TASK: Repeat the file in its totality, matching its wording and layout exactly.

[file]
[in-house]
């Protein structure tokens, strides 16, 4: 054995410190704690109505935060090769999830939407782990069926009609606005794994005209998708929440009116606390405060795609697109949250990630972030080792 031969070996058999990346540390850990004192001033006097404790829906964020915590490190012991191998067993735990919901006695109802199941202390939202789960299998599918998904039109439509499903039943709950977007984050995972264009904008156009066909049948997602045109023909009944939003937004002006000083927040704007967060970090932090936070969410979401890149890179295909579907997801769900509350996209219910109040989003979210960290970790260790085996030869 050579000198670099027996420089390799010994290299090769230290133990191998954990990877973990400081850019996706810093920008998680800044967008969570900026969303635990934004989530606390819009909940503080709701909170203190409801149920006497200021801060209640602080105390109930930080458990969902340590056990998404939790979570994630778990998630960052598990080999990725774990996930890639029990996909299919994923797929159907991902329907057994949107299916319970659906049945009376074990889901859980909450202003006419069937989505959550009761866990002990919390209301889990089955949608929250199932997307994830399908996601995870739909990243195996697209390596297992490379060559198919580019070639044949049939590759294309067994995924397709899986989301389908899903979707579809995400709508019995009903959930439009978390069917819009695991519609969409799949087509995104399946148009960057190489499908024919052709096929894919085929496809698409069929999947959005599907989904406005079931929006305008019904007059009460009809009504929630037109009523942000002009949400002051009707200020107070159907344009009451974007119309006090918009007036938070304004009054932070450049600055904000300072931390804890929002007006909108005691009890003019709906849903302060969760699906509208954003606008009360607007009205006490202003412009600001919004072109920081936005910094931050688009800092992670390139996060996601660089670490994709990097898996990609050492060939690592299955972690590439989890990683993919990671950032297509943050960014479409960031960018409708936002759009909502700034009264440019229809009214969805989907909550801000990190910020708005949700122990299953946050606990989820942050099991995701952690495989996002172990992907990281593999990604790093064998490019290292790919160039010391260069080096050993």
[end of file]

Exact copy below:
[in-house]
């Protein structure tokens, strides 16, 4: 054995410190704690109505935060090769999830939407782990069926009609606005794994005209998708929440009116606390405060795609697109949250990630972030080792 031969070996058999990346540390850990004192001033006097404790829906964020915590490190012991191998067993735990919901006695109802199941202390939202789960299998599918998904039109439509499903039943709950977007984050995972264009904008156009066909049948997602045109023909009944939003937004002006000083927040704007967060970090932090936070969410979401890149890179295909579907997801769900509350996209219910109040989003979210960290970790260790085996030869 050579000198670099027996420089390799010994290299090769230290133990191998954990990877973990400081850019996706810093920008998680800044967008969570900026969303635990934004989530606390819009909940503080709701909170203190409801149920006497200021801060209640602080105390109930930080458990969902340590056990998404939790979570994630778990998630960052598990080999990725774990996930890639029990996909299919994923797929159907991902329907057994949107299916319970659906049945009376074990889901859980909450202003006419069937989505959550009761866990002990919390209301889990089955949608929250199932997307994830399908996601995870739909990243195996697209390596297992490379060559198919580019070639044949049939590759294309067994995924397709899986989301389908899903979707579809995400709508019995009903959930439009978390069917819009695991519609969409799949087509995104399946148009960057190489499908024919052709096929894919085929496809698409069929999947959005599907989904406005079931929006305008019904007059009460009809009504929630037109009523942000002009949400002051009707200020107070159907344009009451974007119309006090918009007036938070304004009054932070450049600055904000300072931390804890929002007006909108005691009890003019709906849903302060969760699906509208954003606008009360607007009205006490202003412009600001919004072109920081936005910094931050688009800092992670390139996060996601660089670490994709990097898996990609050492060939690592299955972690590439989890990683993919990671950032297509943050960014479409960031960018409708936002759009909502700034009264440019229809009214969805989907909550801000990190910020708005949700122990299953946050606990989820942050099991995701952690495989996002172990992907990281593999990604790093064998490019290292790919160039010391260069080096050993």